It is unnecessary for the undersigned to designate the unpardonable action of the commune council by the language which it merits. The views of the Government of the United States concerning this and shipments of a similar nature are sufficiently well known to the High Federal Council.
(See Secretary of State to Mr. Rublee, Nos. 114, 127, and 134, and Mr. Rublee’s Nos. 142, 149, and 155, and my Nos. 180, 181, and 261.)
I have protested “against this unfriendly action of a Swiss commune towards the United States,” and express the hope—
That the High Federal Council will at once take measures that these women may be immediately removed from the soil of the United States, which is now polluted by their presence, unless the vigilance of American officials shall have prevented them from landing. Their return by the vessel bringing them would have a salutary effect in deterring other communes from committing similar offenses, and is greatly to be desired.
* * * * * * *
If the measures of the legation and consulate at Basle in this case are unsuccessful in securing the return of these women, it will, in my opinion, be useless hereafter for them to try to carry out §§ 241 and 286 of the Consular Regulations, and I respectfully recommend in the interest of economy, both of labor, time, and money, that they should be instructed to take no further measures to execute these paragraphs of the Regulations.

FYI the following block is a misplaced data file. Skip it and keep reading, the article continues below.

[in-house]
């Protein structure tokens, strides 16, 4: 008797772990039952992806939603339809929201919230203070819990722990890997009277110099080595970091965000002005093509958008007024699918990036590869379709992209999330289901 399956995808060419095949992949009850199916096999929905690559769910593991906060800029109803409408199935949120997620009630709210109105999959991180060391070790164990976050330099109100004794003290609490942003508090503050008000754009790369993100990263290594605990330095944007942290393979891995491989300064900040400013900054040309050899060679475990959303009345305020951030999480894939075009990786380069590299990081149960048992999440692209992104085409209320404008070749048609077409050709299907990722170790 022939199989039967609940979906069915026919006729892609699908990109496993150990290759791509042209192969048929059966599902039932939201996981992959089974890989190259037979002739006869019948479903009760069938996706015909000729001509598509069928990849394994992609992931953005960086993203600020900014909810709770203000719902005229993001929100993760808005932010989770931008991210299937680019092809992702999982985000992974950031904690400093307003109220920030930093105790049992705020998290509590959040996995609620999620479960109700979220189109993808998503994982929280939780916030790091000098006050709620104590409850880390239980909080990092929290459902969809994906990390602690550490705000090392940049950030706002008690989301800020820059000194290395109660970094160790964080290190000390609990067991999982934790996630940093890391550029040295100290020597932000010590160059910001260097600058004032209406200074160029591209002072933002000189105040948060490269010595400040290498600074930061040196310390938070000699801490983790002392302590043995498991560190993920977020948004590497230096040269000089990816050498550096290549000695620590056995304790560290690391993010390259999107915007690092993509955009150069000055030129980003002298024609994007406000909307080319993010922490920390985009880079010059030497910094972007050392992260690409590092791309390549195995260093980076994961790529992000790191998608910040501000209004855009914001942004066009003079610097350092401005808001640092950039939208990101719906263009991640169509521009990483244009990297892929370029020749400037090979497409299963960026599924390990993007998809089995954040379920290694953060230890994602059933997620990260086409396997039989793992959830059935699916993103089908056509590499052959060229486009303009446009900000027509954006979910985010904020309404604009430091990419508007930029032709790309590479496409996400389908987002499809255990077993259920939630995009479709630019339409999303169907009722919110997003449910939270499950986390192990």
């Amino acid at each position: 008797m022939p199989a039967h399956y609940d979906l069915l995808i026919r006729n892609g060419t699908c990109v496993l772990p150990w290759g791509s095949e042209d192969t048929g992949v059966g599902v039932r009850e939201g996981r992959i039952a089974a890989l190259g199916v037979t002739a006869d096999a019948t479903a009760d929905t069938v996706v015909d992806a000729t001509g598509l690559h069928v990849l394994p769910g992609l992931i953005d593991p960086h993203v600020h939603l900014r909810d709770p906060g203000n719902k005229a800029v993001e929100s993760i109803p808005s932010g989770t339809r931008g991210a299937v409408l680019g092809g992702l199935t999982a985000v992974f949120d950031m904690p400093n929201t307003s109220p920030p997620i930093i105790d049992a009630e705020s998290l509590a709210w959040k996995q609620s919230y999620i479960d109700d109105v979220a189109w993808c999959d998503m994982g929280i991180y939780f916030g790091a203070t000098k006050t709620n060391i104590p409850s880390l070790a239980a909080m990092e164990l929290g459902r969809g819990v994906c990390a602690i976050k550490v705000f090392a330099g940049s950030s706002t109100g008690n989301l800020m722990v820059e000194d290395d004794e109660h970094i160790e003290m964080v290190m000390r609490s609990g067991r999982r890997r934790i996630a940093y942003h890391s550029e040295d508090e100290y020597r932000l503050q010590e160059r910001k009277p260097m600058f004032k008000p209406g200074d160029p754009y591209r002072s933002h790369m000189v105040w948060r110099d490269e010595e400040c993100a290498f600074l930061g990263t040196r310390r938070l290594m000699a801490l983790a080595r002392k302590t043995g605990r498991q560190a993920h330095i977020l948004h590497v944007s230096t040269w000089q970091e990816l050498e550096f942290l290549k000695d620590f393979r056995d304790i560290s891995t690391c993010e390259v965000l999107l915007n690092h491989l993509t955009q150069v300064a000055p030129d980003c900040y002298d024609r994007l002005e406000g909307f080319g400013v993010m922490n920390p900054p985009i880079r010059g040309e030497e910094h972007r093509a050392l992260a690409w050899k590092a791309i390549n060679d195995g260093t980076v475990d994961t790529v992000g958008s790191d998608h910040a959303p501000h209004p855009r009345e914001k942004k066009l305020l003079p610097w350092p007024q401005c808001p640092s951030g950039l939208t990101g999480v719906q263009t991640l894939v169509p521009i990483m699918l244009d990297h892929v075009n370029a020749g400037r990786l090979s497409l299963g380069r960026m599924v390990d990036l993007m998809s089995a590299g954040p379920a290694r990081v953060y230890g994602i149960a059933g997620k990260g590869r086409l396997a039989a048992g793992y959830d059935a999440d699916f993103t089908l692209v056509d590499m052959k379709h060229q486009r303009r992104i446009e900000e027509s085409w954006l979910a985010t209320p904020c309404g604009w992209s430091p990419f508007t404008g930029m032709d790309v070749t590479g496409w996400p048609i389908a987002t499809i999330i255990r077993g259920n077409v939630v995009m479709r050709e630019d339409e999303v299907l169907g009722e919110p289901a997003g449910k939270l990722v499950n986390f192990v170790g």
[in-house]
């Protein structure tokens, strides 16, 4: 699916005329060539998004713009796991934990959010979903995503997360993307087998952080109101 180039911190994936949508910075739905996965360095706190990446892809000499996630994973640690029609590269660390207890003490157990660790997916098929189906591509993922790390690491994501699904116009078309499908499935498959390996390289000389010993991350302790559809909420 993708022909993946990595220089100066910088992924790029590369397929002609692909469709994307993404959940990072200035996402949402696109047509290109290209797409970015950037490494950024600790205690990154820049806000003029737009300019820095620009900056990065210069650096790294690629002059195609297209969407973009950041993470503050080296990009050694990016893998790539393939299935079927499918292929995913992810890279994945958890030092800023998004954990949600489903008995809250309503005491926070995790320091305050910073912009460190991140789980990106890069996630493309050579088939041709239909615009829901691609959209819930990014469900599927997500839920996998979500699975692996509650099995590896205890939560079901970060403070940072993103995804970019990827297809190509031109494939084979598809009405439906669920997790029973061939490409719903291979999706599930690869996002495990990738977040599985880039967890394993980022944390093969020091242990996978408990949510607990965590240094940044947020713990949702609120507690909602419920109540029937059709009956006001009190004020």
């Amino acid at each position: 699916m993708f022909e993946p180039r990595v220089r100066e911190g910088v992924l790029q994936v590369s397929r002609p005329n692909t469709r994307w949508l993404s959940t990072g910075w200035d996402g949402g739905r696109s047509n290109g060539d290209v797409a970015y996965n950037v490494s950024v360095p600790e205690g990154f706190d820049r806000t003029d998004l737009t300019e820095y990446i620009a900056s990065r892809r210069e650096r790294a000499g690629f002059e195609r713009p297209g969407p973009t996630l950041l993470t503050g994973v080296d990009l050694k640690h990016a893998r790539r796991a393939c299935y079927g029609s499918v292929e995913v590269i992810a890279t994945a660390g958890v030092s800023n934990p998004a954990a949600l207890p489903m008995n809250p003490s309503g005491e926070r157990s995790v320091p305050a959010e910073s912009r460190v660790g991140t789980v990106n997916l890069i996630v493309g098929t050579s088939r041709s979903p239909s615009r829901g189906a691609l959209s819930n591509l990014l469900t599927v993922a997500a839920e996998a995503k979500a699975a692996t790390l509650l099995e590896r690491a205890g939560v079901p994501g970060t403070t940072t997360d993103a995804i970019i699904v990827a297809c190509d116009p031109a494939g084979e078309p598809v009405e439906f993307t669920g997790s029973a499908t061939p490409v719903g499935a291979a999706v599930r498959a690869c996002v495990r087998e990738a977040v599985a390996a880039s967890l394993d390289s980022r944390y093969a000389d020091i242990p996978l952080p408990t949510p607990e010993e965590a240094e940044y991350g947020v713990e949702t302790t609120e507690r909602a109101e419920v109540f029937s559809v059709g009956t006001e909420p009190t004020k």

I respectfully and urgently request your approval of the action of the legation and the consulate at Basle in this case. The position of the [Page 1130]Swiss Government in previous cases of a like nature renders it important that our action should be sustained promptly and strongly, or that it should be disapproved. In the latter case I ask that the disapproval may entirely rest on my shoulders as being the party responsible for and dictating the action of the consulate.
I have, &c.,